A Canadian Senate committee is currently conducting its own study on that program. Sen. Ratna Omidvar said another drawback of closed permits is that workers cannot look for other jobs when a job falls through.

In British Columbia, for example, many migrant farmworkers recently lost weeks of salary or went home early because of unseasonably high heat and devastating wildfires.

“What do these temporary migrant workers do when they’re in a strange place, in a rural outpost, and they have no work?” Omidvar said.

Weiler said she believes the best solution is also the simplest: letting workers switch jobs.

There are various ways to do this. Some migrant advocacy groups have called for permanent residency status for every temporary foreign worker, a proposal they call “status for all.”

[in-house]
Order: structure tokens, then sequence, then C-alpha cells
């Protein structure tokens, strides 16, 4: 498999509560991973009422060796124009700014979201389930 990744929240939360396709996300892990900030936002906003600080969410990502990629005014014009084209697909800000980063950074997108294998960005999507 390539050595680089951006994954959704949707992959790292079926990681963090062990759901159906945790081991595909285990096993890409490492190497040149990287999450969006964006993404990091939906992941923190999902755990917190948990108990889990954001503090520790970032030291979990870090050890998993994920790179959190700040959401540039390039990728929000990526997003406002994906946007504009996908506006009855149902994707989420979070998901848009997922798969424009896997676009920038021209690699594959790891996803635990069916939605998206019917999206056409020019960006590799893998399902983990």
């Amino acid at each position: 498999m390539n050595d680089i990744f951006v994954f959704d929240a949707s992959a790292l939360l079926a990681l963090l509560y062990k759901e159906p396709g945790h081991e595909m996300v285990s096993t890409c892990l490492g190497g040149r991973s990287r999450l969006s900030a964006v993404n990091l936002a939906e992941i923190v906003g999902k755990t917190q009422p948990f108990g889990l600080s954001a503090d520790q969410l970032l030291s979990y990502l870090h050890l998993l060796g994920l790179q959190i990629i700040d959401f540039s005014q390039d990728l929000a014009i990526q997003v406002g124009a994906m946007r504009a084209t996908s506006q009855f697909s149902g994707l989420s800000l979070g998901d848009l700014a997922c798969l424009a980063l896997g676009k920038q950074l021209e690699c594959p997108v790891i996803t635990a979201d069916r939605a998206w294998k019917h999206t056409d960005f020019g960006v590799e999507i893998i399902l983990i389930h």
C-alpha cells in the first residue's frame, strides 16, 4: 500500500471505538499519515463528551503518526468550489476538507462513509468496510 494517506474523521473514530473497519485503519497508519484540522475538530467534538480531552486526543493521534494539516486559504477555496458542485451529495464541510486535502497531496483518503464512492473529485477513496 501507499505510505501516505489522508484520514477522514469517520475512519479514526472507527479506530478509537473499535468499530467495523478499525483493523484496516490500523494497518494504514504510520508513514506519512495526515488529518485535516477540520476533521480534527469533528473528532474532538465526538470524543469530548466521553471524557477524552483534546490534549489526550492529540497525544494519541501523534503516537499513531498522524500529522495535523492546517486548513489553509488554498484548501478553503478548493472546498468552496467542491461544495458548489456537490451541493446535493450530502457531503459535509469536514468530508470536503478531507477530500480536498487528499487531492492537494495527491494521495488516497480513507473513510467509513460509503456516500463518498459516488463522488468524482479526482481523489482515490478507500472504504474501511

Others believe it may be more palatable to offer workers an open permit within a specific industry, like agriculture.

Glen Lucas, president of the BC Fruit Growers’ Association, said such a proposal is interesting but might face pushback. Some farmers, he said, pay to fly workers from their home countries to Canada and would resent losing that money in the event a worker resigns.

Omidvar added that if the federal government is issuing broader permits, it also needs to monitor their effects on different sectors carefully.

Weiler said letting workers switch jobs should be just one part of boosting their power in the workplace. She said migrant workers should have union representation, if they want it, or access to a sectoral bargaining model to boost wages.